MG VT 2004 Review
Forgot to put out the recycling bin the night before and he was waiting for me as I dashed up the driveway, certain I had missed the cut. "Not too late, am I?" I asked.
"Nup. In fact, I've been wanting to meet you for years," he said. "If you don't mind me asking, just what is it that you do for a living?"
Ten minutes later we were still standing there in the driveway chatting about the MG and other cars that he had spied in my driveway over the years – his young offsider waiting patiently, me fresh out of bed and starting to feel the chill in a T-shirt, tracky dacks and bare feet.
It was not just the car that had caught my garbo's attention, but also the personalised "ZT V8" number plates.
Don't know what it is about V8s but they continue to exert an irresistible attraction for blokes, young and old alike.
That's a good thing for MG Rover Australia because it could be just the ice-breaker that it needs to give its flagship ZT sports sedan some "street cred" and put bums on seats.
Mind you, at close to $90,000 it is a big ask.
The V6 and supercharged V6 versions of the ZT are nice, but they don't hold anywhere near the same attraction as the big V8 and its classic rear-wheel drive configuration.
Other models are front-wheel drive.
That said we have to admit to being just a tad disappointed with the car which feels much heavier and less agile than its less powerful siblings.
In all other respects, however, the V8 delivers the goods.
The heart of the matter is a 4.6-litre SOHC 16 valve engine that delivers 191kW of power at 5000rpm and 410Nm of torque at 4000rpm.
The engine is sourced from Ford but is not the 4.6-litre unit from Mustang which unfortunately will not fit under the smaller car's bonnet.
The five-speed manual transmission is a Tremec unit previously used in Australia in the Tickford Falcon TS/ TE50 range.
A limited slip differential is slotted on to a rear subframe that also carries the suspension.
AP Lockheed racing brakes are added to the rear axles.
The transmission tunnel has been enlarged to carry the extra plumbing for the rear wheels and as a result there is no room for a driver's foot rest, but it is small price to pay.
The headlights have been upgraded to xenon and the car also scores 18in alloys, rear park control and a sunroof.
Looking at the figures you can see the engine needs to work hard to deliver its best and is not one of the big lazy V8s that we Aussies are used to.
That means putting the boot in and putting it in forcefully, but the rewards are gratifying with a 0-100km/h figure of 6.3 seconds and top speed of 250km/h.
The V8 runs out of puff early but who really cares. It's great fun to just cruise around in and guaranteed to lift your spirits.
There's no mistaking this car for either of its stablemates either, not with a big set of quad tailpipes jutting out from under the back.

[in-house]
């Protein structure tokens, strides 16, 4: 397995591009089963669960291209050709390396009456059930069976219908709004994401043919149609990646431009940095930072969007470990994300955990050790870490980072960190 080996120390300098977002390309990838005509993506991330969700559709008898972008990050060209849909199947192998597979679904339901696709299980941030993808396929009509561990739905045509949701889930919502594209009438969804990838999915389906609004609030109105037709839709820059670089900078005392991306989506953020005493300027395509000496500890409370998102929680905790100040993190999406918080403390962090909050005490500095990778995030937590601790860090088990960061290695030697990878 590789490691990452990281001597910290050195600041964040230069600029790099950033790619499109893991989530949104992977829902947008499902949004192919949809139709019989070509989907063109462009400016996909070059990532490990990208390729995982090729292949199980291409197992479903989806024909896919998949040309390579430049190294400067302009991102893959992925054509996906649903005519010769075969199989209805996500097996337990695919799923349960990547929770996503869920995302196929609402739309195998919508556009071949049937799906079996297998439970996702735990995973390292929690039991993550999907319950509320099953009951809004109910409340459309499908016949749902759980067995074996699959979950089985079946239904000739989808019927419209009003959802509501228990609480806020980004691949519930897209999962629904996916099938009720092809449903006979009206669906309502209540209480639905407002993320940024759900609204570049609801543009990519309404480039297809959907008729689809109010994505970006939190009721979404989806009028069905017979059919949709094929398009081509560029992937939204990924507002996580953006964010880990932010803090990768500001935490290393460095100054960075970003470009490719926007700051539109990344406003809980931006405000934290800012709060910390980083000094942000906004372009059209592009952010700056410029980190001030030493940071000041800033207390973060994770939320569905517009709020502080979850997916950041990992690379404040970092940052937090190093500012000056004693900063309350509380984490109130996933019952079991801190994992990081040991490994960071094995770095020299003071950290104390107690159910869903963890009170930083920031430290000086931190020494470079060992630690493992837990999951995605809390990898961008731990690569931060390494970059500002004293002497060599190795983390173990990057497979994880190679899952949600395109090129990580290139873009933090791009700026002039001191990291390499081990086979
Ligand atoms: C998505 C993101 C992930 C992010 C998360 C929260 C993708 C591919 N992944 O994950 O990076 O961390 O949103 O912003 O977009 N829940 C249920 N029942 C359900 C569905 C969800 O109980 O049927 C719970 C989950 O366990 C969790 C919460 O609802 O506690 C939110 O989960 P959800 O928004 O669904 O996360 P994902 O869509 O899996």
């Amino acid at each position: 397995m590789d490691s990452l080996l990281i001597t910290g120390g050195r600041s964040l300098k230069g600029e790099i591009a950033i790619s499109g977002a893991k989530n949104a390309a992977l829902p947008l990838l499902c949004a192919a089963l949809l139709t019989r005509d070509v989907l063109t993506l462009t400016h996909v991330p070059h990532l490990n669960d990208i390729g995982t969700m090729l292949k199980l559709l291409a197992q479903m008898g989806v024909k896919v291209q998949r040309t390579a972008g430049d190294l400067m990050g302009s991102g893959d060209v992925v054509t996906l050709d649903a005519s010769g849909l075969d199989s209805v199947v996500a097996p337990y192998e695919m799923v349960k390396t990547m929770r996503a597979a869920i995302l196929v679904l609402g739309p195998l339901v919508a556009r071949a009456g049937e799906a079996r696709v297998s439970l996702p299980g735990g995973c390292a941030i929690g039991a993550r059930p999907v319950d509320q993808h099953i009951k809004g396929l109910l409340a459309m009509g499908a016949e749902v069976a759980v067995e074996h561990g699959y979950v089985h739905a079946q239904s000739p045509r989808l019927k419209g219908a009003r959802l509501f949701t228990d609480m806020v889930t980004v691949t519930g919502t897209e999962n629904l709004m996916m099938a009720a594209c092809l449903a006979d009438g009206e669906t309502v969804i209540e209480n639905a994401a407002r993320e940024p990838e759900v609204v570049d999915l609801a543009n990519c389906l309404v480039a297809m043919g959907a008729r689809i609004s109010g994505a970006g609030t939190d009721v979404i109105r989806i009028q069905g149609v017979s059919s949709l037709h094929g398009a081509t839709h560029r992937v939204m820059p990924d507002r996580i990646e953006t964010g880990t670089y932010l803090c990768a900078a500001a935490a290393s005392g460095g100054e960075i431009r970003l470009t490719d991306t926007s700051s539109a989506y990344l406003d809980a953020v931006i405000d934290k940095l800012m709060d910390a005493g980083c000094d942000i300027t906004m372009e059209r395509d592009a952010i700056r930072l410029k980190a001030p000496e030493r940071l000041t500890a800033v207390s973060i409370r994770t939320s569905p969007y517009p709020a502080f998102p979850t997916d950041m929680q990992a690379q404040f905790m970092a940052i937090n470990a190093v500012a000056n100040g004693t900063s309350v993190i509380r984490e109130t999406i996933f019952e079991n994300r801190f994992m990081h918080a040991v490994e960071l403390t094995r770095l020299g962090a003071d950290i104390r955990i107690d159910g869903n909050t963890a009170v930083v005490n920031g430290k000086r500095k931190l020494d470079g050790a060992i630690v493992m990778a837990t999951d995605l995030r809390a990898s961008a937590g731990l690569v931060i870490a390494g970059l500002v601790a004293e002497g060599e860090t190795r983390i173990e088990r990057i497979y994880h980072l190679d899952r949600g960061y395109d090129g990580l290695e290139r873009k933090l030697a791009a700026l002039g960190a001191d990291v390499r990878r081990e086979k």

The V8 sounds great, deep and resonating with a characteristic and audible wheeze between upshifts as the car accelerates.
The ride is firm but still comfortable, with heavily bolstered sports buckets in the front that provide plenty of sideways support during fast cornering.
The rear wheel drive has a completely different feel and one that will please purists.
Traction control is fitted and is too intrusive, but thankfully can be turned off.
Along with big wheels and rubber and a deep, predatory front grille, the tailpipes form part of an aggressive styling package that is crucial to the car's appeal. The rear spoiler remains surprisingly small.
The ZT V8 weighs in at 1680kg, 180kg more than the supercharged model and 200kg more than the standard car – and that's after ditching the spare.
Unlike other models, it makes do with a reinflation kit instead of a full size spare wheel, with the battery relegated to the underfloor area at the rear to make way for the larger engine.
Interestingly, the CD stacker can also be found hiding under the floor in the boot while satellite navigation is housed in the side wall of the boot.
In terms of which one is accessed more frequently, perhaps it should have been the other way around?
Economy is not one of the car's strong suites running out at about 15.0L/100km using premium unleaded.
But it is not as bad as some V8s and we don't think this will particularly worry the punter that is prepared to fork out this kind of money.
Range and Specs
|+180||2.5L, ULP, 5 SP AUTO||$4,510 – 6,600||2004 MG ZT 2004 +180 Pricing and Specs|
|+190||2.5L, ULP, 5 SP MAN||$4,510 – 6,600||2004 MG ZT 2004 +190 Pricing and Specs|
|180||2.5L, ULP, 5 SP AUTO||$4,290 – 6,270||2004 MG ZT 2004 180 Pricing and Specs|
|190||2.5L, ULP, 5 SP MAN||$4,290 – 6,270||2004 MG ZT 2004 190 Pricing and Specs|
Lowest price, based on third party pricing data